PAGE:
President-elect Donald Trump this weekend moved his operation to fill top administration posts and talk with Republican party elders to his private New Jersey golf club, meeting with arch-critic Mitt Romney, who purportedly is being considered for secretary of state.
Trump, who has conducted most of the discussion — and made a couple of Cabinet-level picks — from Trump Tower in Manhattan, is scheduled to meet Sunday with New Jersey Gov. Chris Christie and former New York mayor Rudy Giuliani, two leading supporters. He’s also scheduled to meet with Kansas Secretary of State Kris Kobach.
A Kobach spokeswoman told The Associated Press on Saturday that Kobach was on his way to New Jersey but she did not confirm details of the planned meeting Sunday. Kobach served as an adviser to the Trump campaign on immigration issues and has a background in designing laws cracking down people who are here illegally.
Romney, a former GOP presidential nominee, said the 90-minute meeting at Trump’s private club in Bedminster, N.J., was a “far-reaching conversation.” He did not respond to questions about whether he would consider joining the administration.
Trump walked Romney out at the end of the meeting and said, “It went great.”
The sit-down came after an acrimonious election year. Romney was a harsh critic of Trump, calling him a “con man.” Trump called Romney a “choke artist” because of his loss to President Barack Obama. Trump and Romney have been trying to mend fences since then.
Earlier Saturday, Trump met with former D.C. public schools Chancellor Michelle Rhee, possibly about the secretary of education post, and took to Twitter.
On Twitter, Trump rushed to the defense of Mike Pence, after “Hamilton” actor Brandon Victor Dixon challenged the incoming vice president from the Broadway stage after the show Friday night.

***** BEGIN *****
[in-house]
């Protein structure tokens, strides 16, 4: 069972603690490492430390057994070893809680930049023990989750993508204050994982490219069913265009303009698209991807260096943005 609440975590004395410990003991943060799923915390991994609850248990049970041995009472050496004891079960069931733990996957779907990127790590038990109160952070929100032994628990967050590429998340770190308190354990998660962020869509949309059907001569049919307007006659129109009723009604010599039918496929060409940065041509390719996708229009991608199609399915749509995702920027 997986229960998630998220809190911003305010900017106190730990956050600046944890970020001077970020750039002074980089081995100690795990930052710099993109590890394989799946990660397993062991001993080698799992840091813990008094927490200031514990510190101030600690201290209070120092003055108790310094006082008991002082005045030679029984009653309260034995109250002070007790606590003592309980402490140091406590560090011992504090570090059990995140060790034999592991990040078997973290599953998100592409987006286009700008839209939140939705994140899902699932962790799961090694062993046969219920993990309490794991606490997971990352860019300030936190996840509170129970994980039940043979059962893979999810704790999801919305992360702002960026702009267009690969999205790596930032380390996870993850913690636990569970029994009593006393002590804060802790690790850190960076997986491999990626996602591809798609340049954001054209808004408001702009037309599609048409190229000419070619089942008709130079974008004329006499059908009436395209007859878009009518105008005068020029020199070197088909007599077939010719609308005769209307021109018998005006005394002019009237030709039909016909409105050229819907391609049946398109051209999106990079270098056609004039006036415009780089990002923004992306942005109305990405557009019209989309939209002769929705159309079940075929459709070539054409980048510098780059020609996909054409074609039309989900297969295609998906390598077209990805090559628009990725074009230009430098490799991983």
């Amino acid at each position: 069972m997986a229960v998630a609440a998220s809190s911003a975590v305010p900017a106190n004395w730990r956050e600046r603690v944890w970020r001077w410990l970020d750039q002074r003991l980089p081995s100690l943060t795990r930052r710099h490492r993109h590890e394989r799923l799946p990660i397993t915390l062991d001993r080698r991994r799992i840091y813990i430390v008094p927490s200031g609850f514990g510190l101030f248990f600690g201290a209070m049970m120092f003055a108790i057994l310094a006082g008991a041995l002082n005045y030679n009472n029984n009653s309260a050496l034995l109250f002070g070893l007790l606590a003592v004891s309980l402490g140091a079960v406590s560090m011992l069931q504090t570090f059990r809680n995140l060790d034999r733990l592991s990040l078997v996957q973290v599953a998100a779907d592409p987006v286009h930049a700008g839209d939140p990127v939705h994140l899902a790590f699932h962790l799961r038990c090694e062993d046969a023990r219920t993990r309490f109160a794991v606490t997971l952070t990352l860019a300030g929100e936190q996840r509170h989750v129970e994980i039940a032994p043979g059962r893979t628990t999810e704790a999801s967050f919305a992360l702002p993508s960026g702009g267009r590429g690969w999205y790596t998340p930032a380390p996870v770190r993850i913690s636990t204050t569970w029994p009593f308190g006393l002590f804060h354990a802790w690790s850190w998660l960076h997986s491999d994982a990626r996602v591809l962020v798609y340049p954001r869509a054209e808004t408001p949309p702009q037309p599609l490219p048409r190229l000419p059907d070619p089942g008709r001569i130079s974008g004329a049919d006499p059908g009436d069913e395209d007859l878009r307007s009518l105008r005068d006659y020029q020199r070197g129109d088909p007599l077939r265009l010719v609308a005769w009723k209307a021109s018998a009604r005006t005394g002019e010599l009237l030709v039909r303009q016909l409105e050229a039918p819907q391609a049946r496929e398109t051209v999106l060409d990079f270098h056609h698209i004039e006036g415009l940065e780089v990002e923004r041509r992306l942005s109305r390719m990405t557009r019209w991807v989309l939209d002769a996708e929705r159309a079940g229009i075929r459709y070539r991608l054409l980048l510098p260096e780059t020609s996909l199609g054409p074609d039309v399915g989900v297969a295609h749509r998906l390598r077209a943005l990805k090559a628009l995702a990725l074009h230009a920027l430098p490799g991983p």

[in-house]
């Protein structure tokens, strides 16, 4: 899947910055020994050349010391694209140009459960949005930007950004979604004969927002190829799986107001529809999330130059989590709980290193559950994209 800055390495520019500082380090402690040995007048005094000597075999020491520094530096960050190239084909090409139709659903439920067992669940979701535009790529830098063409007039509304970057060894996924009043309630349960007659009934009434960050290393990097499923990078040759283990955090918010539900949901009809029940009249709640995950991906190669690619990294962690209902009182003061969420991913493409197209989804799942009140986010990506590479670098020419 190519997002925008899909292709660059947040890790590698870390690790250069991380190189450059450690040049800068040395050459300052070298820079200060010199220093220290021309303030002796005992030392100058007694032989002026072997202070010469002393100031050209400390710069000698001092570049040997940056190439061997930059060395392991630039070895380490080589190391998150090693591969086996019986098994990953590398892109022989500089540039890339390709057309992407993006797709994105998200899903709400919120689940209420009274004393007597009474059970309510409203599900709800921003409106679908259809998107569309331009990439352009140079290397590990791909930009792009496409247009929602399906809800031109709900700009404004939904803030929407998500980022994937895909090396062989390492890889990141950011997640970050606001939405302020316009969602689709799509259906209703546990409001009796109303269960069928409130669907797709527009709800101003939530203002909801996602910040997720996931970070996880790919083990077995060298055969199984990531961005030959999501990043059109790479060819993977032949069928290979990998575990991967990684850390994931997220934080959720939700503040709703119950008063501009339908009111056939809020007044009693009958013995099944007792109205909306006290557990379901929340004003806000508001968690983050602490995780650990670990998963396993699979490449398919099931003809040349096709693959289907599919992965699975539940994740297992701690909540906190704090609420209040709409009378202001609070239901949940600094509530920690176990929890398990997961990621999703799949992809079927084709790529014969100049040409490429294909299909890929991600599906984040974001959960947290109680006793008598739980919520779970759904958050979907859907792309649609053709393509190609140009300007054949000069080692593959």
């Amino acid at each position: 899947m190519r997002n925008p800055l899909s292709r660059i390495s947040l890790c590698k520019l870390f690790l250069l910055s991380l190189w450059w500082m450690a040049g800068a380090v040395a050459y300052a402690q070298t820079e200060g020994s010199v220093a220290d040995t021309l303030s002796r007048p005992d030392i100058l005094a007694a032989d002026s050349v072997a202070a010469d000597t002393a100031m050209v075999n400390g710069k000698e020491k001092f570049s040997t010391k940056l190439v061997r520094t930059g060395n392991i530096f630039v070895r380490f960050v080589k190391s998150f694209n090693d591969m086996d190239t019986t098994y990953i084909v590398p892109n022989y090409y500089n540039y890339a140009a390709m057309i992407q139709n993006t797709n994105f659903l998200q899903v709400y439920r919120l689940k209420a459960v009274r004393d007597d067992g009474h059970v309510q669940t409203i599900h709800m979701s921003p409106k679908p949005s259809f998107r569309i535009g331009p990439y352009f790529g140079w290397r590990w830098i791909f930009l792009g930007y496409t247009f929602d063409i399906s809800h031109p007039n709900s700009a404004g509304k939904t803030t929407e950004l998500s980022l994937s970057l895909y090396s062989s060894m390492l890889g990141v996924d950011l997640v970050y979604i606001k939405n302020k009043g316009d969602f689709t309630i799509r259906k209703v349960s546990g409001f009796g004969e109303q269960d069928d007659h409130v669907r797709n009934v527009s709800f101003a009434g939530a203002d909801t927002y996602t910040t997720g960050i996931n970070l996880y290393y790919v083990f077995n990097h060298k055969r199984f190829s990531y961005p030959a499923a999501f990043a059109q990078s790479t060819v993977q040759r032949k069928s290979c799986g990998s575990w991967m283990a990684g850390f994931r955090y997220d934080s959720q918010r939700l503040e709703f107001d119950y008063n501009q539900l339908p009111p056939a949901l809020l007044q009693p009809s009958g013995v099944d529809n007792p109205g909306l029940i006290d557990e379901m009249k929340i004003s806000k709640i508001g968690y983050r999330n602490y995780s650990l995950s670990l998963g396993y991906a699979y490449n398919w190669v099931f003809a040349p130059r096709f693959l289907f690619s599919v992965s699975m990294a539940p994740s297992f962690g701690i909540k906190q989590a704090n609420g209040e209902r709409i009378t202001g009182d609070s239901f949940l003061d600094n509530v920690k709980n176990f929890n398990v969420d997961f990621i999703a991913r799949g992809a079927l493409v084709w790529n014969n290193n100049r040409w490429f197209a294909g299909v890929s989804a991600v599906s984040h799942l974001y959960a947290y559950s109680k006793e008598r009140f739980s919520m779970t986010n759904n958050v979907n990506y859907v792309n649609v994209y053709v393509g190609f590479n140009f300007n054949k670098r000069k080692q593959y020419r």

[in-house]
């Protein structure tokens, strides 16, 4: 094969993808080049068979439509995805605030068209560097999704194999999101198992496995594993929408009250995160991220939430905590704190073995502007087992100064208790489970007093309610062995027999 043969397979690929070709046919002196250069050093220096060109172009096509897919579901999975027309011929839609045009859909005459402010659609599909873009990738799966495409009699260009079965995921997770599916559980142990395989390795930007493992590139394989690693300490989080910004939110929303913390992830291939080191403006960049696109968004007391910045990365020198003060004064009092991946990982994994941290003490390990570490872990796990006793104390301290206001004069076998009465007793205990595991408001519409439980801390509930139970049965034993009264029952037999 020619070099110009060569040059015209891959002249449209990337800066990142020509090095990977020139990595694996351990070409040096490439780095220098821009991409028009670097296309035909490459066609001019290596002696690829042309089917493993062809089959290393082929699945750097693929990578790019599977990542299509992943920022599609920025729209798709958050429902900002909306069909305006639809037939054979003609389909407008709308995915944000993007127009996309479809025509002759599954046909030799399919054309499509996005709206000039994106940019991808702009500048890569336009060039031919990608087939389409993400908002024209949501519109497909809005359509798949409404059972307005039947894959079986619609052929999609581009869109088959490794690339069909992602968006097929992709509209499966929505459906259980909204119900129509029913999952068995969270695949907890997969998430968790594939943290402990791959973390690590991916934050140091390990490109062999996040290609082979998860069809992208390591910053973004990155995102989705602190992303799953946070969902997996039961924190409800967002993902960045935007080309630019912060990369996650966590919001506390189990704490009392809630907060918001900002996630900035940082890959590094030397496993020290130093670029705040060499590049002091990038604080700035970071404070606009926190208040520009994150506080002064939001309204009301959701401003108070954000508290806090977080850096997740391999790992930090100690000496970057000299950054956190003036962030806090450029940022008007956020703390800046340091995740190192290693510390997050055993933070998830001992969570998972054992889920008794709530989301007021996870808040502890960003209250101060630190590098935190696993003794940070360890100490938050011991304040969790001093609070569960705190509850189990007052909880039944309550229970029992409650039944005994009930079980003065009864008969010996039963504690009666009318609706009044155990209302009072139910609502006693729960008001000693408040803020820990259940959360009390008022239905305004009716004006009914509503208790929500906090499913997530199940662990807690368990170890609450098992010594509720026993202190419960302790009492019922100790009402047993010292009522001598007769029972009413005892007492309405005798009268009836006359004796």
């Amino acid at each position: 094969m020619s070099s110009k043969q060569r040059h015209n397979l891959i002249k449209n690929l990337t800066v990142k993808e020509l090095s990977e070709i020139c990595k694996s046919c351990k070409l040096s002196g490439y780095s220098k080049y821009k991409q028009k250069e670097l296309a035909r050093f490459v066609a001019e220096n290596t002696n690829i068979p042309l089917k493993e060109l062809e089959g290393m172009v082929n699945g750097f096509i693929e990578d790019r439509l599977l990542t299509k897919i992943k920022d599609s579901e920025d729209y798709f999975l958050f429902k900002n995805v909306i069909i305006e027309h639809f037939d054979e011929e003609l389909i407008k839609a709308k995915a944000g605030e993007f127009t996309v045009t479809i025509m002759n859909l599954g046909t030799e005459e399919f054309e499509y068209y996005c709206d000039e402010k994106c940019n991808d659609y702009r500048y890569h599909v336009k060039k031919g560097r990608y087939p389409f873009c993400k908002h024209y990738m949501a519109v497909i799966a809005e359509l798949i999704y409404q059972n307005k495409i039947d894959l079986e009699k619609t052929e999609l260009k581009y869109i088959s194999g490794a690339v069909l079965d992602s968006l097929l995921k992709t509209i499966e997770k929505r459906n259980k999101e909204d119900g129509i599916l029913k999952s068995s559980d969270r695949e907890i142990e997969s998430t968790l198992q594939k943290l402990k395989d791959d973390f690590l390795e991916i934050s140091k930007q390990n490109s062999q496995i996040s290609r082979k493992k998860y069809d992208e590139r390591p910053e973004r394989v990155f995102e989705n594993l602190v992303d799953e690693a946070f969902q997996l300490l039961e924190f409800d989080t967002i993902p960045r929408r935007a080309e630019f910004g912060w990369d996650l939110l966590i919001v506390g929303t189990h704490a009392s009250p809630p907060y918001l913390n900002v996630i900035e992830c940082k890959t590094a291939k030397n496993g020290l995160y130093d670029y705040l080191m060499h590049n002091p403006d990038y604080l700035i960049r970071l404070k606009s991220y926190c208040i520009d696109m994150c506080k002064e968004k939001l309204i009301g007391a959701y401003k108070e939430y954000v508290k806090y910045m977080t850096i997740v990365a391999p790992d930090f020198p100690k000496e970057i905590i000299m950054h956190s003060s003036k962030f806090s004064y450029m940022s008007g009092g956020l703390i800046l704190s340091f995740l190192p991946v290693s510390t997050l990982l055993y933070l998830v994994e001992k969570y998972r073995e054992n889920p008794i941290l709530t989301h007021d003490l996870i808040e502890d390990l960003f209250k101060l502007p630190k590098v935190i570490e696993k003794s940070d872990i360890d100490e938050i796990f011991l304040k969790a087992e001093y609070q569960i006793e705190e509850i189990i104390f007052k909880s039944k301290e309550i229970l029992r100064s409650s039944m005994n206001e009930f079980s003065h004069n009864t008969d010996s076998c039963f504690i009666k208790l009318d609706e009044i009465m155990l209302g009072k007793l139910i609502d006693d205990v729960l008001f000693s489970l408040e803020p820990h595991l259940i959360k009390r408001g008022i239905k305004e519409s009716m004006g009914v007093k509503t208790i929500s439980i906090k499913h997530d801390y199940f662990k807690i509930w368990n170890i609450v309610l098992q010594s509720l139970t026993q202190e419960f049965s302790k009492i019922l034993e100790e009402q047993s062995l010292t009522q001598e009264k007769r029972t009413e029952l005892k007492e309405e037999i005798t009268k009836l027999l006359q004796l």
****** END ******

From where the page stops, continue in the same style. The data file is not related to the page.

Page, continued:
“Apologize!” Trump tweeted to the actor. “Our wonderful future V.P. Mike Pence was harassed last night at the theater by the cast of Hamilton, cameras blazing. This should not happen!”
Dixon tweeted back: “Conversation is not harassment sir. And I appreciate (at) Mike — Pence for stopping to listen.”
Trump is still weighing a range of candidates for leading national security posts.
Other contenders for secretary of state are said to be Giuliani, former U.N. Ambassador John Bolton, Tennessee Sen. Bob Corker and South Carolina Gov. Nikki Haley, who met with Trump on Thursday.
Also on Friday, Trump picked Alabama Sen. Jeff Sessions for attorney general and Kansas Rep. Mike Pompeo to head the CIA, signaling a sharp rightward shift in U.S. security policy as he begins to form his Cabinet.
Trump also named retired Lt. Gen Michael Flynn as his national security adviser. A former military intelligence chief, Flynn has accused the Obama administration of being too soft on terrorism and has cast Islam as a “political ideology” and driver of extremism.
The selections form the first outlines of Trump’s Cabinet and national security teams. Given his lack of governing experience and vague policy proposals during the campaign, his selection of advisers is being scrutinized both in the U.S. and abroad.
Trump’s initial decisions suggest a more aggressive military involvement in counterterror strategy and a greater emphasis on Islam’s role in stoking extremism.
Sessions, who is best known for his hardline immigration views, has questioned whether terrorist suspects should benefit from the rights available in U.S. courts. Pompeo has said Muslim leaders are “potentially complicit” in attacks if they do not denounce violence carried out in the name of Islam.
Pompeo’s nomination to lead the CIA also opens the prospect of the U.S. resuming torture of detainees. Trump has backed harsh interrogation techniques that President Barack Obama and Congress have banned, saying the U.S. “should go tougher than waterboarding,” which simulates drowning. In 2014, Pompeo criticized Obama for “ending our interrogation program” and said intelligence officials “are not torturers, they are patriots.”
Asked Saturday whether more anymore announcements would be made in the coming hours, Trump said, “We’ll see, could happen.”
Sessions and Pompeo would both require Senate confirmation; Flynn would not.
However, potential roadblocks exist, particularly for Sessions, the first senator to endorse Trump and one of the chamber’s most conservative members.
His last Senate confirmation hearing, in 1986 for a federal judgeship, was derailed over allegations that he made racist comments, including calling a black assistant U.S. attorney “boy” in conversation. Sessions denied the accusation, but withdrew from consideration.